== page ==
John O'Leary is a former GOVERNING contributor. He is co-author of "If We Can Put a Man on the Moon: Getting Big Things Done in Government."E-mail: firstname.lastname@example.org
There is nothing so mundane as street sweeping. So how did the District of Columbia generate cost savings, bring in additional revenue, streamline operations and save the Potomac River by radically improving its street-sweeping operations? By investing in a high-tech solution for a low-tech activity.
Street sweeping in D.C. was a disaster. Like most cities, D.C. had parking rules that banned on-street parking on street sweeping days. A lot of people ignored the rules because they learned they could get away with it. Historically, parking control officers in D.C. could only cover roughly 20 percent of the street sweeping routes, meaning most scofflaws got away with parking illegally.
Cars blocking the sweepers are bad news. For every car along its route, a sweeper misses at least three spaces worth of street -- meaning all that dirt and grease wind up in the Potomac.
Hiring enough ticket writers, or using police, is simply prohibitively expensive. Residents had learned that in general the District's sweeper-day parking rules were on the books but were almost never enforced. What could the District do?
Enter the District's high-tech superhero: Sweepercam, the creation not of DC Comics but the D.C. Department of Public Works. By equipping each street sweeper with a digital camera, drivers are now able to simply snap a photo of the license plate of an illegally parked vehicle. Using high-tech license plate recognition software, the city then automatically generates and mails out parking citations to owners. A Global Positioning System includes a precise location of each ticketed vehicle, as well as a digital photo. Instead of getting away with it, anyone who parks along a sweeper lane now gets a ticket.
"Sweepercam has been very effective at keeping the curb lane clear so our vehicles can make a clean sweep," said DPW Director William O. Howland. Thanks to Sweepercam, Howland says, "we will be ticketing the vehicles that are parked illegally and keeping the sweepers from doing their job."
Like many cities, Washington, D.C., is dominated by impervious surfaces such as roads, rooftops and parking lots. When it rains, the District's stormwater flows directly into local streams and rivers.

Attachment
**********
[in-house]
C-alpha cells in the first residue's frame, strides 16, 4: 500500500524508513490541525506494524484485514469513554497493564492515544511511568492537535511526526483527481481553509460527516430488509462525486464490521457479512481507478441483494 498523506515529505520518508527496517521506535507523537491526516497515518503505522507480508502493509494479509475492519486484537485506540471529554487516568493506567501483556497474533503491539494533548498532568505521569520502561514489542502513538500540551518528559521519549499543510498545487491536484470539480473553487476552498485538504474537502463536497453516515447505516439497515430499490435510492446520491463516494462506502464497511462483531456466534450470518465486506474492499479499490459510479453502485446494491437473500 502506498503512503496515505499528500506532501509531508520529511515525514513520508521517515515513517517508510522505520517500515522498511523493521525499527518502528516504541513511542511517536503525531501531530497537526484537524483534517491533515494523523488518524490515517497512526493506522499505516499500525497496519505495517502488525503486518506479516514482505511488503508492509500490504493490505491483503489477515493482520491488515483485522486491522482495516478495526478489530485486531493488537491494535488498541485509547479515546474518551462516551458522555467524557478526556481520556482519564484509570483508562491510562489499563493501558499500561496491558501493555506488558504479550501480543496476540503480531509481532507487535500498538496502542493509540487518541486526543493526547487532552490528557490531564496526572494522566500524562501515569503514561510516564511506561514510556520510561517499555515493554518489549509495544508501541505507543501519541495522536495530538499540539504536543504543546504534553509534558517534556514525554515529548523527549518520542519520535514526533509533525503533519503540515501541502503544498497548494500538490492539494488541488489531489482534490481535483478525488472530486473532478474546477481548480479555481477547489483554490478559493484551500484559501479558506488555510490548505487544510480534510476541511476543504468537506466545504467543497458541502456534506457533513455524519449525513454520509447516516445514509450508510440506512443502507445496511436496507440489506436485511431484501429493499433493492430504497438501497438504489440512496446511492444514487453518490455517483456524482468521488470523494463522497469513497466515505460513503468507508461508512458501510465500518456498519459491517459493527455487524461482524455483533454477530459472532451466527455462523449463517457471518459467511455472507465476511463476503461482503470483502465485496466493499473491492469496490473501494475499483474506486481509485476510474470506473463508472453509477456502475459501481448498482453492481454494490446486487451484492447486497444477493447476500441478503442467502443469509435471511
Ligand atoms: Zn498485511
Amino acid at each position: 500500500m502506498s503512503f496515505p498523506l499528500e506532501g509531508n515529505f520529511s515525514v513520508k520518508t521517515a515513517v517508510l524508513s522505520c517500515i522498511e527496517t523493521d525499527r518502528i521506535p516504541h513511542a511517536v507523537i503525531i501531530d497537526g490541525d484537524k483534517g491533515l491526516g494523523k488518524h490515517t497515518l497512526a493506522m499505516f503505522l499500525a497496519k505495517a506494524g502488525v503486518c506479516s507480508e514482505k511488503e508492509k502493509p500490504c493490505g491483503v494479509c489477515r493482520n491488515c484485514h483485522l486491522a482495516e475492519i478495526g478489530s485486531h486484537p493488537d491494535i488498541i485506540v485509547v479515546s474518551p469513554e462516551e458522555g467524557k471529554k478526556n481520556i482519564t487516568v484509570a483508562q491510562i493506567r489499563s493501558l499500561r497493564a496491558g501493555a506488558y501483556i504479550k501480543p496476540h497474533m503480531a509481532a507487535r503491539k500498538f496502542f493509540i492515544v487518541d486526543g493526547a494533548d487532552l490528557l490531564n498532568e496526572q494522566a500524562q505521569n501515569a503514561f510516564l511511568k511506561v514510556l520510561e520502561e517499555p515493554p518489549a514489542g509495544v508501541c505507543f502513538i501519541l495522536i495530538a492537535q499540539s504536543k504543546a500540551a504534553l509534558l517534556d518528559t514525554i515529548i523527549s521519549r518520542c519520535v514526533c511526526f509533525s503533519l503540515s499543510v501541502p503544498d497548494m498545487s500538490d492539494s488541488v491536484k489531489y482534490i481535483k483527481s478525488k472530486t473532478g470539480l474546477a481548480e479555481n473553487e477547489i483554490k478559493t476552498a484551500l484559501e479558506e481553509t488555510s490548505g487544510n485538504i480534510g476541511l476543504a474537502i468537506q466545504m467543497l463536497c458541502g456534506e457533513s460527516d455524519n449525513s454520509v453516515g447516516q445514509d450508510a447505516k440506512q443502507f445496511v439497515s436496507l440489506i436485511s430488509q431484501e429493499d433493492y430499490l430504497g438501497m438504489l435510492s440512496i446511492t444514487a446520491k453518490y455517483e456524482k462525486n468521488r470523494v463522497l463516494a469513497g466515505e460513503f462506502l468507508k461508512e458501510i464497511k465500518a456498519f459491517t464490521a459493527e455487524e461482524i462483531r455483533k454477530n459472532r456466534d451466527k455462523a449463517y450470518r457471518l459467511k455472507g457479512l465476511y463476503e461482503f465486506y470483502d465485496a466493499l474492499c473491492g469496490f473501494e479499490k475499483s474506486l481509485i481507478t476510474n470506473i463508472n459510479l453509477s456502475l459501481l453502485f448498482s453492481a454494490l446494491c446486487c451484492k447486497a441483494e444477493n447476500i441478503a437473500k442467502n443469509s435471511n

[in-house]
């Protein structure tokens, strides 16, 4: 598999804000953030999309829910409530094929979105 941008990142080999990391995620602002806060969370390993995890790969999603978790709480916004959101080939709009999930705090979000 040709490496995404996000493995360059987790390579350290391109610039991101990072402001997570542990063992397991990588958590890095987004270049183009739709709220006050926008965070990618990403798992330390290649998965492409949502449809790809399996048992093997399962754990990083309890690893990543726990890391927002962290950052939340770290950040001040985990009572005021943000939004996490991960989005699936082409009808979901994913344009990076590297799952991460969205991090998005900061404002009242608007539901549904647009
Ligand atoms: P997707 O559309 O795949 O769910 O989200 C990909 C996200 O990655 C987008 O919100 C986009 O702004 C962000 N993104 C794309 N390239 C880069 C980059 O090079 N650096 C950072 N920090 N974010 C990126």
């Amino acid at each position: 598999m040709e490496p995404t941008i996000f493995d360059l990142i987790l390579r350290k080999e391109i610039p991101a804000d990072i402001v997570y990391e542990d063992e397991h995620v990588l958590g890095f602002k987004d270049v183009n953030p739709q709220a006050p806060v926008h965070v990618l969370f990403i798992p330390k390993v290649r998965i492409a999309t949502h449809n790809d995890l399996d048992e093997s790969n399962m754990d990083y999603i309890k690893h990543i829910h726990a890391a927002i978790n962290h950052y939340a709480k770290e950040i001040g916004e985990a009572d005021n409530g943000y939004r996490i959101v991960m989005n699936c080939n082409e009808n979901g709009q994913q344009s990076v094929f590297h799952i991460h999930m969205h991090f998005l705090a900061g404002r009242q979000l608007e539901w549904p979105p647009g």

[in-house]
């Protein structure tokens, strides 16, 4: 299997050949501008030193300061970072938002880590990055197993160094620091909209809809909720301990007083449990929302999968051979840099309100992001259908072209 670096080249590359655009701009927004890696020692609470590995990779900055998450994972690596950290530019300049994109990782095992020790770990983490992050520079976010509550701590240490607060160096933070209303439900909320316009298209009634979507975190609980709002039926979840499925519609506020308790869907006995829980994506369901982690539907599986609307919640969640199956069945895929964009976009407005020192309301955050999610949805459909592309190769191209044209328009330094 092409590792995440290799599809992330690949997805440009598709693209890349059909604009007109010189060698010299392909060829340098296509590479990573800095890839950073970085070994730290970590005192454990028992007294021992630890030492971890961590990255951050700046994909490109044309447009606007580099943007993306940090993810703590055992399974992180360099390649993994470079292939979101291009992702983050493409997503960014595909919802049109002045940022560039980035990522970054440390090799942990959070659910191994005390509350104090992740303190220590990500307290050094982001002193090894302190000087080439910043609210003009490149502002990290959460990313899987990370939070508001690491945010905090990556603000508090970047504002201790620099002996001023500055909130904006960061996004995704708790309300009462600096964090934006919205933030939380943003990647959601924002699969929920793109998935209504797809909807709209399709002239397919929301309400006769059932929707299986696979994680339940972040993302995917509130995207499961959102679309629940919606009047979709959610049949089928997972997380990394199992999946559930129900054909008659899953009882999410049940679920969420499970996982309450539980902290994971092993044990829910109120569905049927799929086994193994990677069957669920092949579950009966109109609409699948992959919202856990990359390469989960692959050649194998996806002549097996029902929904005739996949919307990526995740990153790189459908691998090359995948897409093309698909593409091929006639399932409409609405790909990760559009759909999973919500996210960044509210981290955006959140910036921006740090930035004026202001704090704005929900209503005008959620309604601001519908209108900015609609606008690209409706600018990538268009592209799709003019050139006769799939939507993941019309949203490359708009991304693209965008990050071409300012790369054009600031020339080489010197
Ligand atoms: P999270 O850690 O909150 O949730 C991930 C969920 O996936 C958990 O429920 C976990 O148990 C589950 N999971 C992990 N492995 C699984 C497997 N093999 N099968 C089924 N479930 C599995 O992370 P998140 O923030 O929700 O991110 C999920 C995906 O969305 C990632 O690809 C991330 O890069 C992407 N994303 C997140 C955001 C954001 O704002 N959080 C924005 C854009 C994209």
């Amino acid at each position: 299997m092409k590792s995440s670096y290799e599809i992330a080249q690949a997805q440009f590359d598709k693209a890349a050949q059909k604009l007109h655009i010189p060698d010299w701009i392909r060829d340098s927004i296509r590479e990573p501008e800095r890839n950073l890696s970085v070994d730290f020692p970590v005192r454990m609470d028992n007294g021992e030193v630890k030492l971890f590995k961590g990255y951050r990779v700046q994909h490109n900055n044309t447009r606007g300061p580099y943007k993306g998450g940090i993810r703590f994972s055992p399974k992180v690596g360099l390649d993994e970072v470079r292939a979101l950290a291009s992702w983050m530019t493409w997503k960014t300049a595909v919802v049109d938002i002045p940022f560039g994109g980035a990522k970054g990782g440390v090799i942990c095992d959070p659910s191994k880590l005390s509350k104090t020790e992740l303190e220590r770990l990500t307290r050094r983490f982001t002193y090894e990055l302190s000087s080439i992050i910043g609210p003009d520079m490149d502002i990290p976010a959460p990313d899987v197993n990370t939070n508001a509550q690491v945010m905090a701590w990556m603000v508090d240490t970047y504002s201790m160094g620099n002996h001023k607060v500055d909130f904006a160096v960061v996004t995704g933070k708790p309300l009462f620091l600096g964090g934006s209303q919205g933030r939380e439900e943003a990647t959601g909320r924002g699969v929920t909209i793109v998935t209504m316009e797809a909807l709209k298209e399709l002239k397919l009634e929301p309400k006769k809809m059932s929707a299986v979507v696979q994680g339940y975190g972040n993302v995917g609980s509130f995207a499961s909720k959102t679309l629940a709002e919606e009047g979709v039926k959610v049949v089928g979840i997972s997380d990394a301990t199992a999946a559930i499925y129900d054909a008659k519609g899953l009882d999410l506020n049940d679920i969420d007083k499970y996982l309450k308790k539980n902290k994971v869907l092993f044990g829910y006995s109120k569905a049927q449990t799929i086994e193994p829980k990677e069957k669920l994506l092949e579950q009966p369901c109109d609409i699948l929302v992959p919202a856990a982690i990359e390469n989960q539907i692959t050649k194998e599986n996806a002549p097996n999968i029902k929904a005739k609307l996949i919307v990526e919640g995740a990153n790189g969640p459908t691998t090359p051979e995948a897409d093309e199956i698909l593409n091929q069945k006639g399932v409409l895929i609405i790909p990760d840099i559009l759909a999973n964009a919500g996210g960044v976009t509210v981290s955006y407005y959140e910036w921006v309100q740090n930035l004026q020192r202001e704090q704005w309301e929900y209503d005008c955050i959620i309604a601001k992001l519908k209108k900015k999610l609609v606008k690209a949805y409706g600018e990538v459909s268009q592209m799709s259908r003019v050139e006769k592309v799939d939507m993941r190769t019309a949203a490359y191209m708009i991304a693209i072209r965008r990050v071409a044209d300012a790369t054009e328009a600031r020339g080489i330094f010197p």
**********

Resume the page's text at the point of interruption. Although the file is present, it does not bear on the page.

Those hulking yellow beasts with their whirring brushes suck up not only dirt and trash, but nasty pollutants such as oil and grease (ten pounds per mile swept) and phosphorous and nitrogen (three pounds per mile swept). Left on the street, rain washes these 'nasties' into the Potomac and Anacostia rivers, and from there to the ecologically-fragile Chesapeake Bay.
The District of Columbia appears to be the first city in the nation to merge the high-tech with altered backend processes to completely reengineer the way street sweeping and the associated ticketing process is managed. The mash-up of these two related but independent functions creates a "superhero" program that other jurisdictions are now starting to look at.
It won't be easy, however, as Sweepercams may require changes to the law. In fact, D.C. needed to change its parking ticket law to make it legal to use the Sweepercams. According to the Pittsburgh Tribune-Review , Pittsburgh is considering installing cameras on its sweepers, but doing so may require changes to both state and municipal law.
In Chicago, a recent initiative to install cameras on street sweepers has been abandoned due to legal issues, reports Streets and Sanitation spokesman Matt Smith in the Chicago Sun-Times : "To get the desired results consistently, we need to pair our camera technology with higher-tech signage that will work in conjunction with the cameras to confirm our data so that it can stand up in a hearing." There were also some "big brother" privacy concerns with the Chicago program.
Though ground-breaking in its application, the underlying technology of license plate recognition is well proven. In London, vehicles are charged a special fee for driving downtown during business hours. Beginning in 2003, London's program used cameras mounted around the zone to capture the license plates of vehicles entering the charging zone in order to make sure they had paid their fee.
As the trend toward digital innovation advances (see, Phone + GPS + Camera = Revolution ) expect to see more Sweepercam mashups that employ high-tech solutions to mundane problems -- with potential superhero results.